Last night, as we lingered at the table for a couple of hours after eating dinner, my grandma told me and my mom stories.
She told us about her childhood and the early years of being married to my grandfather.
I was captivated. I always am by these kinds of moments.
I love learning about the lives my loved ones lived before the thought of me even existed. I like remembering that these people, whom I think I know so well, lived full, entire lives before I was ever born.
As I sat listening to my grandmother speak, I also had the overwhelming, all-encompassing understanding that I love her—greatly and fiercely.
I recently wrote an article for Elephant Journal in which I discussed a seeming revelation I’d had that I did not, in fact, love her.
I thought I’d had this unique, powerful insight, and I wanted to be able to share it, especially since the content of my thoughts was so contrary to what I had ever heard anyone admit out loud. I felt proud of my willingness to not only admit to my feelings, but to release the vulnerability of the understanding to the world.
I’d wanted to convey the complexity of interpersonal relationships, and the multidimensional nature of our feelings and emotions, yet I ended up being so resolute, so final, and so unwavering in the conclusion of my feelings.
I didn’t leave room for the possibility that maybe what I’d been feeling wasn’t a lack of love, but an attempt at trying to define something that was undefinable.
Sometimes it’s difficult to adequately put words to what we feel.
We tend to live our lives with firm opinions about what is right or wrong, good or bad, wanted or unwanted. It almost feels like an inherent need we have to define, determine, and set concrete, impenetrable boundaries around what we think we know, believe, and understand.
We like knowing what we believe and we like taking ownership of it—wearing our beliefs like badges we can proudly display to the world.
We like to put words and labels to our feelings, probably because it helps us to make sense of the variance that twirls and swirls in there. We like to believe that our thoughts and beliefs are definite, that we can decide upon something and hold to it with unwavering resilience.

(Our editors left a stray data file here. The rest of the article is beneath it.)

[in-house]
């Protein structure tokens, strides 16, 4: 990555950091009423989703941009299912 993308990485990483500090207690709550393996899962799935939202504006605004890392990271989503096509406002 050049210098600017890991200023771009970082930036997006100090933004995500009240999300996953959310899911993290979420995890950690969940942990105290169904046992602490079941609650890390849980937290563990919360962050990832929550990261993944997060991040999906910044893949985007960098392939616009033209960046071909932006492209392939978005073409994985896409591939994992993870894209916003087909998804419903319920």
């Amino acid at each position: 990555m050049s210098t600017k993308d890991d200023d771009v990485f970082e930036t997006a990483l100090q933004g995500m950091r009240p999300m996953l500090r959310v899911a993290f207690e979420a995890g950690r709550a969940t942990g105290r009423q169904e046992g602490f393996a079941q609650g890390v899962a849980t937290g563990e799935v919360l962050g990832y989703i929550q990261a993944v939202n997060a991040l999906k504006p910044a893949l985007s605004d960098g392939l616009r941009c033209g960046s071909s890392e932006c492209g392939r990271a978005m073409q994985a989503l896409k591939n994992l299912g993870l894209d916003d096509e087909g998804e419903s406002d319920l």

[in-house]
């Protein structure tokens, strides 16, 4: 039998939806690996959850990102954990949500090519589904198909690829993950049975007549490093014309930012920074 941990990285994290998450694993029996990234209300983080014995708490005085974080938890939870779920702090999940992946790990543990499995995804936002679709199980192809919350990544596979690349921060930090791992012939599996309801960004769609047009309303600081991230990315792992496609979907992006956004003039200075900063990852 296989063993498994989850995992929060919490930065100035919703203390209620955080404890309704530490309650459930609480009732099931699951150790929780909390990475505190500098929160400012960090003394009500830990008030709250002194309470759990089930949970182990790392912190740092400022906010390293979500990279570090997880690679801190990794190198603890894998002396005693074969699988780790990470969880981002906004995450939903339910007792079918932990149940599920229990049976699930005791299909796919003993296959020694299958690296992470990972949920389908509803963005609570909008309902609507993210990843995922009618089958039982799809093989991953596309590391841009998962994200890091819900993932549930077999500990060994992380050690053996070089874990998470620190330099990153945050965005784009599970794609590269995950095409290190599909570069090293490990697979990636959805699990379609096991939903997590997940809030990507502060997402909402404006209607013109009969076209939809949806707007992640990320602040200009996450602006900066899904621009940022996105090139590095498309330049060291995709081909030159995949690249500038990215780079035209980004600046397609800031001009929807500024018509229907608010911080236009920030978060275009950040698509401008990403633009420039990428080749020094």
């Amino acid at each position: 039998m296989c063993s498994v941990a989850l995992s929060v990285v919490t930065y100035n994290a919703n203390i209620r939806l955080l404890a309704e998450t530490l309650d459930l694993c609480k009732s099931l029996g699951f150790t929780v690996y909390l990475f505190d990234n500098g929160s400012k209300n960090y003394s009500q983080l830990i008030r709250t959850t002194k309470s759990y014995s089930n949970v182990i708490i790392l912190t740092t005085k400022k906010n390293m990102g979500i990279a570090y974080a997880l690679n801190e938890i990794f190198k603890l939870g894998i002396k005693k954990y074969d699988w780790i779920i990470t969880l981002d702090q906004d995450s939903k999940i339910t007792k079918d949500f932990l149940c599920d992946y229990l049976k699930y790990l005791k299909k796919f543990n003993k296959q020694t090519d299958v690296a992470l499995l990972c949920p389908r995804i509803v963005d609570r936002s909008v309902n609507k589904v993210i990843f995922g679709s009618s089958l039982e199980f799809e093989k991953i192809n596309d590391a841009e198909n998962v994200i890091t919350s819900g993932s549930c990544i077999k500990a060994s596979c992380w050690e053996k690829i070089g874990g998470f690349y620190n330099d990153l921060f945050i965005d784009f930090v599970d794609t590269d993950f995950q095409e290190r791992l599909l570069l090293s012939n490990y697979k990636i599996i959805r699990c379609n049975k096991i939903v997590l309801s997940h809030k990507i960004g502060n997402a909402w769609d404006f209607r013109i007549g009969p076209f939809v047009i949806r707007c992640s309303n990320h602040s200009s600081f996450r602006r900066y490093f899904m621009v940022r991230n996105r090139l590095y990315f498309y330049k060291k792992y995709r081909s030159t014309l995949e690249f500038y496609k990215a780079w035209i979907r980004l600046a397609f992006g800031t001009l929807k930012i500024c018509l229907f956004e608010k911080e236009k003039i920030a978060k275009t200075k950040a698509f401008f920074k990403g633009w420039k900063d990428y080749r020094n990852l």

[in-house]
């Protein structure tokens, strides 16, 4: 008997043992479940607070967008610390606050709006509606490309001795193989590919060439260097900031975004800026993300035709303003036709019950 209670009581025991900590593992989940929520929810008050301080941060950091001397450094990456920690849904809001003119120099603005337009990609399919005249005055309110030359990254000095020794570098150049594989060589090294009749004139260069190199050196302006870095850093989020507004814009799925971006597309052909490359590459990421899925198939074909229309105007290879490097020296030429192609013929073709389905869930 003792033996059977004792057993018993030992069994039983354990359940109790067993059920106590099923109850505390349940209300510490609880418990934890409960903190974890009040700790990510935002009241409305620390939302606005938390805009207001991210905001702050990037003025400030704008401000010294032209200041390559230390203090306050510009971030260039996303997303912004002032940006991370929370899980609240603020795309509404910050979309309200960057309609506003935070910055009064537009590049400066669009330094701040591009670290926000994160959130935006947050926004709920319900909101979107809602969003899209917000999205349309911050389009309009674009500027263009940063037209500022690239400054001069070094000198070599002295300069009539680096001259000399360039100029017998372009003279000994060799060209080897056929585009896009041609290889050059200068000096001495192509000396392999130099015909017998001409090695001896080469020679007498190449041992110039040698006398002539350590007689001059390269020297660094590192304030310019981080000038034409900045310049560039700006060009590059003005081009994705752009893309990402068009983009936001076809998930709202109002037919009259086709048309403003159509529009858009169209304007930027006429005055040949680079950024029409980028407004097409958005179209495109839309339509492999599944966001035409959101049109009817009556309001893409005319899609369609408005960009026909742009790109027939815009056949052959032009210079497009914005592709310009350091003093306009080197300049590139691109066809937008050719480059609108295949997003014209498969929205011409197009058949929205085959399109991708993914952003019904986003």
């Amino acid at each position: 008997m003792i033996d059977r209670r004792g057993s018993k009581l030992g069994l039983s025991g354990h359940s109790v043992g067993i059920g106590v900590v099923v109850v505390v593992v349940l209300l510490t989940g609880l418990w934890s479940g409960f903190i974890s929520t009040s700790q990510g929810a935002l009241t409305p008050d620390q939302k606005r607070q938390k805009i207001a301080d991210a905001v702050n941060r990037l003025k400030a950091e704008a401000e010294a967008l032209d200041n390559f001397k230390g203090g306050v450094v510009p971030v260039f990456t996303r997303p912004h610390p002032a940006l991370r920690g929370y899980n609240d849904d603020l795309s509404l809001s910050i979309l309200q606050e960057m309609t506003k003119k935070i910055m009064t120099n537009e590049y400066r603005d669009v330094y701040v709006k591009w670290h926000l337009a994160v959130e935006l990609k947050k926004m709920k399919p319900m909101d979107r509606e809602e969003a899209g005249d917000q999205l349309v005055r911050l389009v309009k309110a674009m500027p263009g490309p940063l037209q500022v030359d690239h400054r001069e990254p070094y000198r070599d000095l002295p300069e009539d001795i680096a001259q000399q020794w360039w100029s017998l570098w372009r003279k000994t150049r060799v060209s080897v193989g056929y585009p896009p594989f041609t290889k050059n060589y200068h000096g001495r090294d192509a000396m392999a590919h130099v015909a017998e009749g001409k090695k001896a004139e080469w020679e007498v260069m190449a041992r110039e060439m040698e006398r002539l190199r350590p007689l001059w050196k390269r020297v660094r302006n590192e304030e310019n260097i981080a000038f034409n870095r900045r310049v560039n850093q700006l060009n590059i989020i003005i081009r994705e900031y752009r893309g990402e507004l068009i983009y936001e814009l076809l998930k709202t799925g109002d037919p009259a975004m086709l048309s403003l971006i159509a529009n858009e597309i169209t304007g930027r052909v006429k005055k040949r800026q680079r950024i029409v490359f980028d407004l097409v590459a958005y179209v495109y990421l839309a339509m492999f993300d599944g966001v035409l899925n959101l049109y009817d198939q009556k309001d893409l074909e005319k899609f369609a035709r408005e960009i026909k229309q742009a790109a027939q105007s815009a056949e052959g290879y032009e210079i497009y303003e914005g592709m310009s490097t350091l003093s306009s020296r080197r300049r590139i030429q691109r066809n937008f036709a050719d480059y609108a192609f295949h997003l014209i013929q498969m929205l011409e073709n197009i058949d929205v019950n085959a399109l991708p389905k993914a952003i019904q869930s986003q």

But life is fluid and complex, and no matter how much we’d like to neatly package it into easily digestible ideas, we can’t. And when we attempt to do this, we obfuscate the inherent intricacies. We also block ourselves from understanding that what we think we observe in a particular moment is but a limited view of something far greater.
Of course, we do not have to love everyone, or anyone, and we need to allow ourselves to feel whatever we feel. But we should also be willing to acknowledge when something changes, when we have a new insight or understanding that shifts everything we thought we had previously understood. Especially when it is something that we have spoken about so starkly and definitively.
When I felt the inspiration to write this article earlier this morning, I hesitated. I had been so decisive in my last one and so fervent in my beliefs that we should be willing to feel our feelings without judgment.
How would it make me look to write this now? To reveal that, what I thought was a powerful understanding, was merely my inability to see beyond the immediacy of my specific thoughts? What would it mean to admit that I’d misinterpreted my feelings?
But then, that’s the whole point of this anyway. It’s actually the very essence of what I am wanting to convey.
We have to let ourselves feel whatever we feel, and we have to be open to learning what our experiences have to teach us.
We have to be willing to allow for new insights to infiltrate the walls we’ve erected. We have to be open to accepting that sometimes our perceptions change. And we especially have to be willing to allow for the change when it contradicts something we thought we’d understood so precisely.
Last night, I realized how strongly I love my grandmother.
As she told me about a gold powder case that my grandfather gave to her when she was 21 years old, tears filled my eyes. She was almost 10 years younger than I am now.
And as I imagined my grandfather walking into the store as a young man, trying to find her the perfect gift, the sweetness of the image overpowered me. I felt I’d been graced with a glimpse into a world I’d not previously known existed.
I love my grandma. My feelings may be complex and laced with varying thoughts and emotions, but there is a current of love that flows steadfastly within me.
Maybe I don’t have to dissect and analyze every single one of the feelings I feel. Maybe doing that obscures more than it reveals.
Maybe I love my grandma, and the rest of it doesn’t need to be defined at all.
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